Last Friday, July 8, Arden was hot and humid, and rockin'! Those that made their way to see Shred Kelly at Kennebec Hall were in for an awesome night. It all started about a year ago when Scott Bulbrook and Peter Riehm of Ottawa went to see the band perform at Raw Sugar in Ottawa. Already huge fans, they took the band out for a meal after and jokingly asked what it would take to have the band play at Scott's cottage. To their surprise, the band agreed and “Lake Up! Arden” was born. Bulbrook quickly realized his small cottage on Kennebec Lake was not going to be big enough, so he rented Kennebec Hall. With financial support from 14 friends, the planning began. Scott Bulbrook's hope was not only to have a great night, but to hopefully have a positive impact on the community. He had been very disappointed in “The Lost Highway”, a documentary that was made about the local community and released in 2014. “I found that documentary a bit depressing and downright offensive,” he said - a sentiment shared by many members of the community. “When we first started cottaging in the area, the thriving local art scene and the few stores in Arden were something we thought of as just another nice feature of our cottage. As everyone knows, over the last few years there's been a bit of a decline,” he said. The members of Shred Kelly are also from small towns and fully understand that even a tiny concert can have a positive impact on a community. They were excited to be in Arden. Shred Kelly is a band based in Fernie, BC, and have been re-defining the term “folk-rock”. Members Tim Newton, Sage McBride, Jordan Vlasschaert, Ian Page-Shiner and Ty West come from all over the country and bring unique backgrounds and talents to the group. This allows for a depth of sound and musicianship that leaves listeners wanting more. By pushing the boundaries of traditional folk with a wide range of influences, they have created a unique sound called “Stoke Folk”. The stop in Arden was part of an extensive tour promoting themselves and their third album titled “Sing To The Night”, which was released in January of 2015. They continue to sell out shows to crowds of a thousand people or more and perform at some of Canada's premier festivals. With their high-energy and crowd-engaging live show, they are receiving a growing list of awards and recognition for their unquestionable talent. There were four opening acts Friday night, including the Burban Guerillas, Amnesty Load, Ash Perry and the Shiners, and Arden locals, Sympathy Ghost. Around 90 tickets were sold and approximately 20 volunteers helped the evening run smoothly. As the sun set, Shred Kelly took to the stage and they did not let the heat hinder what they are known for. With beautiful vocal harmonies, ambient keyboard sounds, amazing banjo riffs, dynamic guitar, bass and drums and an intense “There is absolutely no way you cannot dance” live show, there were very few people left sitting in the hall. Kennebec Hall seemed to swell with the sounds - an old hall, with great acoustics, thrilled at the music that was being played there again. “It's like a giant house or kitchen party” Peter Riehm said, “Fun for the band, fun for the crowd, fun for the town! Shred Kelly are sincerely nice people, so it is a thrill to have them and to introduce some new fans to their brand of Stoke Folk.” As the show was coming to an end, guitar player Ty West crowd-surfed on an inflatable surfboard and lightning erupted outside, bringing the show to a final peaking highlight. Guests left the show sweaty from dancing so hard and in a daze of smiles, laughter and thankfulness that they did not miss such an incredible night. Most are now officially deemed Shred Heads. Rumour has it Bulbrook is already making plans for next year. Will Shred Kelly return? If they do, you'd better not miss it.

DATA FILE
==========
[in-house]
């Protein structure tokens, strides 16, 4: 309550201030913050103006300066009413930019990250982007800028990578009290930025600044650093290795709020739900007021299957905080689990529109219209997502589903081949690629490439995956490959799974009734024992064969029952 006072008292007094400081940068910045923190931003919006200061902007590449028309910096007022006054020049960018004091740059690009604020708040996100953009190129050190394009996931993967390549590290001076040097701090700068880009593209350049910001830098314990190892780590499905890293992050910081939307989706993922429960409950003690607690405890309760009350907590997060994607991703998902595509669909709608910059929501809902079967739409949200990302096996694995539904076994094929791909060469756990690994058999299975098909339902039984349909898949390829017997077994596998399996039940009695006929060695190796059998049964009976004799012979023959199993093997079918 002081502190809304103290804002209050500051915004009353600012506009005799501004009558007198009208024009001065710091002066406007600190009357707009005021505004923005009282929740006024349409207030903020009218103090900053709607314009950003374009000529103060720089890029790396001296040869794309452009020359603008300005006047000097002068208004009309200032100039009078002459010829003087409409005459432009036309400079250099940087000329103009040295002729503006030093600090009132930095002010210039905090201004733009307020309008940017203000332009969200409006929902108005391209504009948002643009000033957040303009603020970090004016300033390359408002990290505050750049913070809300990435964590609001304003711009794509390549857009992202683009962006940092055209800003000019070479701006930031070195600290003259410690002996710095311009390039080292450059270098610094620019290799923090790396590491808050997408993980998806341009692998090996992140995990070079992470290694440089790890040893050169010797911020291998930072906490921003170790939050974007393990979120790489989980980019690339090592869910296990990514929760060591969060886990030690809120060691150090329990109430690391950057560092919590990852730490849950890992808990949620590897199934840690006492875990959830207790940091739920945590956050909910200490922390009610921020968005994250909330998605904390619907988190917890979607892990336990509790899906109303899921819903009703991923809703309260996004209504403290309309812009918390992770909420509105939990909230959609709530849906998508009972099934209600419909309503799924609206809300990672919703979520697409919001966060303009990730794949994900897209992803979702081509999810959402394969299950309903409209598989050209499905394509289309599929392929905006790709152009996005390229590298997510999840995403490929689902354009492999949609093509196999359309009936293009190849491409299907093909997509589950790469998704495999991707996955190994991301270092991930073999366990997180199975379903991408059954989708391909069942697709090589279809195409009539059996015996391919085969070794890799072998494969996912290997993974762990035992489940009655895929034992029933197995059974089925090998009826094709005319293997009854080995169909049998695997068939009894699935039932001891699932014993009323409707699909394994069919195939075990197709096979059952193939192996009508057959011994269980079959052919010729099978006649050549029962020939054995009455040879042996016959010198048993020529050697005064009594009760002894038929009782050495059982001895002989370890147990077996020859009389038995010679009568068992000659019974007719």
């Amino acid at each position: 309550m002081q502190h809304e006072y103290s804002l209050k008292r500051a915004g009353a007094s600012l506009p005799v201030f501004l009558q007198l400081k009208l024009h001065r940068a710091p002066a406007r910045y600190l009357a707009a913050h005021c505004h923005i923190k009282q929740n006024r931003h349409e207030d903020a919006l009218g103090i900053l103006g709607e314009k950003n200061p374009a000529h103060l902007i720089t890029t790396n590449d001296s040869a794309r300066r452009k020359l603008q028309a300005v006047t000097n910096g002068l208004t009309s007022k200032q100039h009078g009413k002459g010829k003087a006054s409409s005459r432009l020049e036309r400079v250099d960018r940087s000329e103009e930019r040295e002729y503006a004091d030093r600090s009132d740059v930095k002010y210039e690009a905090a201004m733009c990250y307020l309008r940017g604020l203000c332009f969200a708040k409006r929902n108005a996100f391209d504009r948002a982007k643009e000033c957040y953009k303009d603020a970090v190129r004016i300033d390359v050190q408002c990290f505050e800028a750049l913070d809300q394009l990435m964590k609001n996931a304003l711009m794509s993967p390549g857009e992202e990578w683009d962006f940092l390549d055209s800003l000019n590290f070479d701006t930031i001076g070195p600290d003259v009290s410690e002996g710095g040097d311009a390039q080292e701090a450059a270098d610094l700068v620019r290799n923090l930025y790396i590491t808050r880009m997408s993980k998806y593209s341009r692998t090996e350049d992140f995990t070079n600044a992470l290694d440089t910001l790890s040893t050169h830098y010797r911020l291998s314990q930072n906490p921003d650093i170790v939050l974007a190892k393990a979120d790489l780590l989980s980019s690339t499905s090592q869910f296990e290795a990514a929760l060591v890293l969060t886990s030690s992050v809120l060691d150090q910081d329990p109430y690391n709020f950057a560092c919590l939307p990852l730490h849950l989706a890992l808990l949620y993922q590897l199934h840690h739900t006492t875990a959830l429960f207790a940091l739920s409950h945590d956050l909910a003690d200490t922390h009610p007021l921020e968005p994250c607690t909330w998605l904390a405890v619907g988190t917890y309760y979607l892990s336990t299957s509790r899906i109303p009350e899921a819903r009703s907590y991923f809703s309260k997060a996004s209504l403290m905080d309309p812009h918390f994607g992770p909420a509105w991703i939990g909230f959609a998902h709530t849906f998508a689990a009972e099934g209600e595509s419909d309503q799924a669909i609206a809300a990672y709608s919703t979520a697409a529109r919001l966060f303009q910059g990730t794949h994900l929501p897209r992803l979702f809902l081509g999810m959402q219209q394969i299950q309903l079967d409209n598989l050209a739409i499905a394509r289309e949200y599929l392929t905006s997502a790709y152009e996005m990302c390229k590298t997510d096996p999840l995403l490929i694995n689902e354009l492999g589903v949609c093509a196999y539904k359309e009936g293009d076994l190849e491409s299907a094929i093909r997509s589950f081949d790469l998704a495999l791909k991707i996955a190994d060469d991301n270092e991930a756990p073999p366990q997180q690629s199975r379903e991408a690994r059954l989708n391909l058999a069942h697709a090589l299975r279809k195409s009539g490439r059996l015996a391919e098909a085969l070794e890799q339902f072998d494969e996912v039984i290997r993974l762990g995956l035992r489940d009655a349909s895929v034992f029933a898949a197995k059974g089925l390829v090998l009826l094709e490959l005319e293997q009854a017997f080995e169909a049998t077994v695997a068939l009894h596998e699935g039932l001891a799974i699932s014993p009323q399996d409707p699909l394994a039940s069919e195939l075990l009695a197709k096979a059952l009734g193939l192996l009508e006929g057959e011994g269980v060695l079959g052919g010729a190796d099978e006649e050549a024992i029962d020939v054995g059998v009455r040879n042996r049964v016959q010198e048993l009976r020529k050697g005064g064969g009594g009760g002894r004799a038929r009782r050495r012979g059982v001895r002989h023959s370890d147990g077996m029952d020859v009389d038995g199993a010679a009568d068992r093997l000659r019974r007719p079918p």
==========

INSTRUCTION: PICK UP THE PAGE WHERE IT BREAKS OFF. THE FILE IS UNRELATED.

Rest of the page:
Ken Gilpin, the owner of Frontenac Municipal Bylaw Enforcement, appeared before Central Frontenac Council this week to speak to changes that have been proposed to the safe properties and noise bylaws that the township already has in place. “All these bylaws are simply means of dealing with issues that come up. The changes that are proposed are just updates and short form wording as well to make them more effective,” he said. Gilpin explained that the inspections are only triggered by complaints, and that after investigations, non-compliance with the bylaws results in the issuance of an order with 30 days to comply. “At the end of 30 days we bring in a company to clean the property up and bill from there,” he said. Gilpin said that his company, which provides bylaw enforcement services for a number of municipalities including North, Central and South Frontenac, always uses the same company to clean up properties. “They have the necessary equipment and licenses to deal with scrap metal, hazardous waste, anything that is necessary to clean up properties that are derelict,” he said. Councilor Tom Dewey said that Gilpin should put out an RFP for the services he contracts out in order to comply with township procurement policies, leading to a discussion about whether the policy applies to contractors. The tenor of the discussion changed, however, when Mayor Smith invited Ross Halliday, a new resident of the township, to present his objections to the bylaw, which were included in a detailed written submission. Halliday said that the bylaw includes too much vague language and therefore hay fields, dandelions, cars that are unlicensed but still being repaired, and grass that may only be a few inches long, can be seen as non-compliant with the bylaw. “I moved here with my wife Mandy a year ago with the intention of farming, and this bylaw can be used to stop us from doing most of what we are planning to do. I took a tour of my neighborhood and just about every property can be seen to be non-compliant with this new bylaw, which is much more open ended and vague than the current bylaw,” he said. Council received letters supporting the changes from Gord Brown and Terry Kennedy, and one that opposes it from Sarah Hale, but the submission by Ross Halliday seemed to have the greatest effect. Councilors Jamie Riddell and Brent Cameron said that passage of the bylaw should be deferred and the matter referred to special committee of council. Even Councilor Tom Dewey, who has been supportive of the changes, agreed, and by a unanimous vote the new safe properties and noise bylaws were referred to a committee that was subsequently struck to look at them and report back later in the year.